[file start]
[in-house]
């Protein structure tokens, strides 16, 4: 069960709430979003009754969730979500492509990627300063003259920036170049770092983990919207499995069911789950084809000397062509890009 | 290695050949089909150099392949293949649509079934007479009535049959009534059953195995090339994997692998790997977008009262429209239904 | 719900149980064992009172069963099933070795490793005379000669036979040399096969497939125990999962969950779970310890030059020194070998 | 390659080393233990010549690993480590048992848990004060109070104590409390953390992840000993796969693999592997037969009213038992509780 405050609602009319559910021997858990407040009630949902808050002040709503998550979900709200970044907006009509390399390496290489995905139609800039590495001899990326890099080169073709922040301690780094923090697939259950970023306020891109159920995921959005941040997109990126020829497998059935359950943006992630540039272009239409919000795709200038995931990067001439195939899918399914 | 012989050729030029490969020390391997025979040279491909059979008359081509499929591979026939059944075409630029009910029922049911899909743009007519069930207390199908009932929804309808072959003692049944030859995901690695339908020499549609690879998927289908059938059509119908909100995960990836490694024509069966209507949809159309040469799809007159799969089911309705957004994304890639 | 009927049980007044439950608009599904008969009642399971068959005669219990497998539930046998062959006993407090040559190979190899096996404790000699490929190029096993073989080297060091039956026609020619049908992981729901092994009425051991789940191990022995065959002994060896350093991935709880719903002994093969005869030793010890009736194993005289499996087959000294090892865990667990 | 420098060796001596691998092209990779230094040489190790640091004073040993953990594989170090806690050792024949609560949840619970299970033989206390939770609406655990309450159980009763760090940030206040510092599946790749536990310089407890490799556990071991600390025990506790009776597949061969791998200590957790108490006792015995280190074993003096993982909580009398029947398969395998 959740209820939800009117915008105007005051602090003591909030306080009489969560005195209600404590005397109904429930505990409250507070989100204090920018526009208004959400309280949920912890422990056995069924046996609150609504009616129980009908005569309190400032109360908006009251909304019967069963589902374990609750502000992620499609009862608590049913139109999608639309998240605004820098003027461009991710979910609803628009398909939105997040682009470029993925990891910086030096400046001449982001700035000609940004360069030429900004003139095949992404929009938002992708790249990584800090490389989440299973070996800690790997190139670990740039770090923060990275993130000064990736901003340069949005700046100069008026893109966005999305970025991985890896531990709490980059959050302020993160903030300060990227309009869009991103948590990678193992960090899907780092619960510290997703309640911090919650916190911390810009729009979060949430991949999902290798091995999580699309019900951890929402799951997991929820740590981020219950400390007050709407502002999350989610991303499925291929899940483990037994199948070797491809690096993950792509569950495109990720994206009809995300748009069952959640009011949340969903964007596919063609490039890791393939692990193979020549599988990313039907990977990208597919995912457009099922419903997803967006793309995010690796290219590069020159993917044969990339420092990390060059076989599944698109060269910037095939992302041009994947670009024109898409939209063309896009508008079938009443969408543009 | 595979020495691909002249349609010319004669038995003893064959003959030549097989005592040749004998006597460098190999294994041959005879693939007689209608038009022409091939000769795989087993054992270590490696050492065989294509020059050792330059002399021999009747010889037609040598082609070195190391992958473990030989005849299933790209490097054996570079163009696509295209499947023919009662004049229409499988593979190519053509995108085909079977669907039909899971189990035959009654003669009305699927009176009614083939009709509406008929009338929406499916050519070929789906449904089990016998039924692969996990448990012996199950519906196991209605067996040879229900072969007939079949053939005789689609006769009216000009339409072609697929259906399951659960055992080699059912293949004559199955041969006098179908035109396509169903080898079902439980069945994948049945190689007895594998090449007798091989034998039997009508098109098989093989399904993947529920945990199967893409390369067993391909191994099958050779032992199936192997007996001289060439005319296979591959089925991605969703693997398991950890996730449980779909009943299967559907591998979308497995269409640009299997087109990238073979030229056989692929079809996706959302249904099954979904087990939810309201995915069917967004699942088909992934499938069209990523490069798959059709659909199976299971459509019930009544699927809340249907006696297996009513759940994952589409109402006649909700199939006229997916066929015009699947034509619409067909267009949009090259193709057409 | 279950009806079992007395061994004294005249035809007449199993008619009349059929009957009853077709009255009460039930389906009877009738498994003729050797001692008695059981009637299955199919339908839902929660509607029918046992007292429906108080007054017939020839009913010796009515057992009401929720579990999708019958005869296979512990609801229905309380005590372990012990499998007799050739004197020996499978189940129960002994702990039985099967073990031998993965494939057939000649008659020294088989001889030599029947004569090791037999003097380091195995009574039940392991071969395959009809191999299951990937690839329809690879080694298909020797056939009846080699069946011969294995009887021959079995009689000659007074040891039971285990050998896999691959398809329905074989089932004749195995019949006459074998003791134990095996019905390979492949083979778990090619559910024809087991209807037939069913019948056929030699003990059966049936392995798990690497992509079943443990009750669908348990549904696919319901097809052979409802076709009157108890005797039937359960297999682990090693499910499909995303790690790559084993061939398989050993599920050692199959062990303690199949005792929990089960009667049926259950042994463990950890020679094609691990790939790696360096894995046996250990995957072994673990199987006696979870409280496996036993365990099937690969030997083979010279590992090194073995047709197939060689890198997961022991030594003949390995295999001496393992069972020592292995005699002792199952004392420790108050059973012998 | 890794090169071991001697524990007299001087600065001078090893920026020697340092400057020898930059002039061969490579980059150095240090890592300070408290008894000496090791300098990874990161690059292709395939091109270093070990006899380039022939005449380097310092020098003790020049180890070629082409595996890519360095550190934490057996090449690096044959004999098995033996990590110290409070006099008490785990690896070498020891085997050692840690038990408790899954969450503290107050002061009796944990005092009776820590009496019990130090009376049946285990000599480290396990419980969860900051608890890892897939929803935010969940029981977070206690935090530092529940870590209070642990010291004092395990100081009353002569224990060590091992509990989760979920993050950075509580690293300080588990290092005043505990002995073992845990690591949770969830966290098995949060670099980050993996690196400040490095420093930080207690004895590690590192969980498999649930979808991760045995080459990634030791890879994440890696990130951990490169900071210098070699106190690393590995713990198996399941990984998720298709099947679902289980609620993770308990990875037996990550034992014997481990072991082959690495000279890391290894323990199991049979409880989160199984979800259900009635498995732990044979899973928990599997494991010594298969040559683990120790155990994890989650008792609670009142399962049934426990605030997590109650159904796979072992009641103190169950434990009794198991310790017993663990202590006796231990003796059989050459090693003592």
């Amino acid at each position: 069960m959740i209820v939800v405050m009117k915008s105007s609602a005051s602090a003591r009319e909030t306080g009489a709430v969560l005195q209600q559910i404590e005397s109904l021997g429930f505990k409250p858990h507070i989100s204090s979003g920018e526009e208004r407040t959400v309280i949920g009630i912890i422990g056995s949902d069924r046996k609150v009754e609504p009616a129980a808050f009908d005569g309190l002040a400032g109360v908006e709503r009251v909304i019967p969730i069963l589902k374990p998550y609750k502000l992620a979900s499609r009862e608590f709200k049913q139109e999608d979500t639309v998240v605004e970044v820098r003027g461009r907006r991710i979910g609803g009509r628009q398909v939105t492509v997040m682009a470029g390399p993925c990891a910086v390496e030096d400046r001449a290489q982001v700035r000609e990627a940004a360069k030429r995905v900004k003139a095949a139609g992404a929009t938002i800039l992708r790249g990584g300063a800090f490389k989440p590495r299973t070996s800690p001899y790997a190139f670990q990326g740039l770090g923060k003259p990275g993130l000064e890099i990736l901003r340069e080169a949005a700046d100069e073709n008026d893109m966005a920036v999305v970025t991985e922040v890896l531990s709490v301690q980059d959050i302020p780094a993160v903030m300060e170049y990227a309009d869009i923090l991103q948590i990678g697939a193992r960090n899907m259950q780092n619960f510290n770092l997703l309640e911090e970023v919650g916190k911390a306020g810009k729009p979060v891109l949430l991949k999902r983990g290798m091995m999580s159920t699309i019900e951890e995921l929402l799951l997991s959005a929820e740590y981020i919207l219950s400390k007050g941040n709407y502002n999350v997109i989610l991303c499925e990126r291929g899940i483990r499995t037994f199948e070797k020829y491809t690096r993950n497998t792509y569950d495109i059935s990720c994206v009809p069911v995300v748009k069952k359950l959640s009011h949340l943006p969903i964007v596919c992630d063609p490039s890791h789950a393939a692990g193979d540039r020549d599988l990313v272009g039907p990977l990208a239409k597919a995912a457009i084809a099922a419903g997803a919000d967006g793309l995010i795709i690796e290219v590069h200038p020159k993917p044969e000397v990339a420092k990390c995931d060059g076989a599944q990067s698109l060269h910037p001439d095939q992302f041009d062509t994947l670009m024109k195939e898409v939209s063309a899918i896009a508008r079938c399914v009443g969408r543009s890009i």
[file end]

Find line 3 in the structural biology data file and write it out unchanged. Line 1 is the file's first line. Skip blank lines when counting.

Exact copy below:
């Amino acid at each position: 069960m959740i209820v939800v405050m009117k915008s105007s609602a005051s602090a003591r009319e909030t306080g009489a709430v969560l005195q209600q559910i404590e005397s109904l021997g429930f505990k409250p858990h507070i989100s204090s979003g920018e526009e208004r407040t959400v309280i949920g009630i912890i422990g056995s949902d069924r046996k609150v009754e609504p009616a129980a808050f009908d005569g309190l002040a400032g109360v908006e709503r009251v909304i019967p969730i069963l589902k374990p998550y609750k502000l992620a979900s499609r009862e608590f709200k049913q139109e999608d979500t639309v998240v605004e970044v820098r003027g461009r907006r991710i979910g609803g009509r628009q398909v939105t492509v997040m682009a470029g390399p993925c990891a910086v390496e030096d400046r001449a290489q982001v700035r000609e990627a940004a360069k030429r995905v900004k003139a095949a139609g992404a929009t938002i800039l992708r790249g990584g300063a800090f490389k989440p590495r299973t070996s800690p001899y790997a190139f670990q990326g740039l770090g923060k003259p990275g993130l000064e890099i990736l901003r340069e080169a949005a700046d100069e073709n008026d893109m966005a920036v999305v970025t991985e922040v890896l531990s709490v301690q980059d959050i302020p780094a993160v903030m300060e170049y990227a309009d869009i923090l991103q948590i990678g697939a193992r960090n899907m259950q780092n619960f510290n770092l997703l309640e911090e970023v919650g916190k911390a306020g810009k729009p979060v891109l949430l991949k999902r983990g290798m091995m999580s159920t699309i019900e951890e995921l929402l799951l997991s959005a929820e740590y981020i919207l219950s400390k007050g941040n709407y502002n999350v997109i989610l991303c499925e990126r291929g899940i483990r499995t037994f199948e070797k020829y491809t690096r993950n497998t792509y569950d495109i059935s990720c994206v009809p069911v995300v748009k069952k359950l959640s009011h949340l943006p969903i964007v596919c992630d063609p490039s890791h789950a393939a692990g193979d540039r020549d599988l990313v272009g039907p990977l990208a239409k597919a995912a457009i084809a099922a419903g997803a919000d967006g793309l995010i795709i690796e290219v590069h200038p020159k993917p044969e000397v990339a420092k990390c995931d060059g076989a599944q990067s698109l060269h910037p001439d095939q992302f041009d062509t994947l670009m024109k195939e898409v939209s063309a899918i896009a508008r079938c399914v009443g969408r543009s890009i």